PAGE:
New rules from the Federal Communications Commission appear to strengthen “net neutrality” principles on the wired Internet but will exempt mobile carriers from similar regulations. With the U.S. quickly moving toward a mobile-first Internet, some critics question the effectiveness of the new policy.
The FCC is expected to vote Tuesday on the new regulations, which require Internet service providers to treat all content moving across their wires equally. For instance, under the new rules, Comcast or Time Warner Cable could not charge consumers or content distributors such as YouTube a premium fee for accessing or streaming online video content. Net neutrality proponents believe that absent such regulations, wired Internet providers would manipulate access fees to discourage competitive products from reaching consumers.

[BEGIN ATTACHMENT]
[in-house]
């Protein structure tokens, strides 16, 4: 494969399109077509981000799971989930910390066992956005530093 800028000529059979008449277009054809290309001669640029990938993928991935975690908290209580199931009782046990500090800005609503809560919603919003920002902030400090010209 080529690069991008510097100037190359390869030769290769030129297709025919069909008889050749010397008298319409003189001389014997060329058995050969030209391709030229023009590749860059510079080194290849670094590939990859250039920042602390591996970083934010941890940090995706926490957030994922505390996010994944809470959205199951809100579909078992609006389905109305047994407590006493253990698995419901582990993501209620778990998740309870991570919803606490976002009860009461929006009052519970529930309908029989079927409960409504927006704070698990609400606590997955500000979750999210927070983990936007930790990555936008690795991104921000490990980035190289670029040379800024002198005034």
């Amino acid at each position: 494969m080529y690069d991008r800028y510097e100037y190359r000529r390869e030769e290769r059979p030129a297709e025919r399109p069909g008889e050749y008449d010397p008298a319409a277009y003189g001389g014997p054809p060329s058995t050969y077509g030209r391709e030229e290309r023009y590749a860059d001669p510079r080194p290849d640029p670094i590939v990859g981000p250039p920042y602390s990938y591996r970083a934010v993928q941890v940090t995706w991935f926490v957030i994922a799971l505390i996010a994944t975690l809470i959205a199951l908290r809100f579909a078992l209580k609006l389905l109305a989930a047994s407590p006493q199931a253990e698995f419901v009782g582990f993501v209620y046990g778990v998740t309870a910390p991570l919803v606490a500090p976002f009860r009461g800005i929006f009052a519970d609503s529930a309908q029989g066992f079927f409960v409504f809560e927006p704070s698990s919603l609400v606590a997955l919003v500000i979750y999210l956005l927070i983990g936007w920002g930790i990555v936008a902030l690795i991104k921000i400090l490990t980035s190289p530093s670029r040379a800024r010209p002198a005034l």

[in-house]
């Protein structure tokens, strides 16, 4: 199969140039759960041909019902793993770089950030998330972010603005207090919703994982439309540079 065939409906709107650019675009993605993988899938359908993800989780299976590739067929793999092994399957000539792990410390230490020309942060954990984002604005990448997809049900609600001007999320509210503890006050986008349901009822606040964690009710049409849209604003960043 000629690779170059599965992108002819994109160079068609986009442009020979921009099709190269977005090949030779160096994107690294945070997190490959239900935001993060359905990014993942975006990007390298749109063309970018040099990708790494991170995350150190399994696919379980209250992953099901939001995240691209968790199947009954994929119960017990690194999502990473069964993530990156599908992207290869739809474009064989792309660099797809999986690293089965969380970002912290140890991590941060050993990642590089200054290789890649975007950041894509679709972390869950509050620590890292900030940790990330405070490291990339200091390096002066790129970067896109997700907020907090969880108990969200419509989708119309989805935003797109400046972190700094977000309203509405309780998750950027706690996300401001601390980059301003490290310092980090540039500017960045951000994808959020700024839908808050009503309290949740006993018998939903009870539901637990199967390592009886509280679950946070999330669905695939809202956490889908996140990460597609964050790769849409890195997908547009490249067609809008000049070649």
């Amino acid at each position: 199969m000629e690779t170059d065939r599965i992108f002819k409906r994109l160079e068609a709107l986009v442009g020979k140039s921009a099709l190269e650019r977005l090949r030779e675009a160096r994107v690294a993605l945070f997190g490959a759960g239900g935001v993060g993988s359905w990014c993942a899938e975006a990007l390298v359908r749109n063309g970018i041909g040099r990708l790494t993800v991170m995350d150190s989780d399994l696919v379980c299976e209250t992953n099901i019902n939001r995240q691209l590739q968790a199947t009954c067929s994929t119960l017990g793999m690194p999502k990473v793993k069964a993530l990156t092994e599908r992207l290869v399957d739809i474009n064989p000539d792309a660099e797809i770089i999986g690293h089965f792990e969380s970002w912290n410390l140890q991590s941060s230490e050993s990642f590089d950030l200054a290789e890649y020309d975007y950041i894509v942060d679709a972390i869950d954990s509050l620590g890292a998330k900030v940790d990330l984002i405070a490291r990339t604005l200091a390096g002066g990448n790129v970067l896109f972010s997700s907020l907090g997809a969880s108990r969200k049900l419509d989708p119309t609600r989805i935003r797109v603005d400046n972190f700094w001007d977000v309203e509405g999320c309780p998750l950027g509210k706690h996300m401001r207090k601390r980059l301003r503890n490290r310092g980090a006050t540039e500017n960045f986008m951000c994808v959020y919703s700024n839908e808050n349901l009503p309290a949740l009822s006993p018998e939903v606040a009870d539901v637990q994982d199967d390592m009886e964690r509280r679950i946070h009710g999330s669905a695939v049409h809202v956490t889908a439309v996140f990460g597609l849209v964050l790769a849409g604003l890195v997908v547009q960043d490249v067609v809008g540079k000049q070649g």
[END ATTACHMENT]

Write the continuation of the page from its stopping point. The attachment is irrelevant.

In the Huffington Post on Monday, Sen. Al Franken argued that net neutrality was a crucial free speech issue and that the mobile Internet should be included in the FCC’s new rules:
“Mobile networks like AT&T and Verizon Wireless would be able to shut off your access to content or applications for any reason. For instance, Verizon could prevent you from accessing Google Maps on your phone, forcing you to use their own mapping program, Verizon Navigator, even if it costs money to use and isn’t nearly as good. Or a mobile provider with a political agenda could prevent you from downloading an app that connects you with the Obama campaign (or, for that matter, a Tea Party group in your area).”
The danger for online publishers was highlighted in a leaked document this week revealing the mobile industry’s consideration of “pay-per-page” pricing for Internet access. Ryan Singel reports that the document, a Powerpoint presentation, outlined a process to charge consumers premium fees for accessing various online websites. Singel described one of the slides as detailing the exact scenario net neutrality advocates fear:
“A Vodafone user would be charged two cents per MB for using Facebook, three euros a month to use Skype and $0.50 monthly for a speed-limited version of YouTube. But traffic to Vodafone’s services would be free, allowing the mobile carrier to create video services that could undercut NetFlix on price.”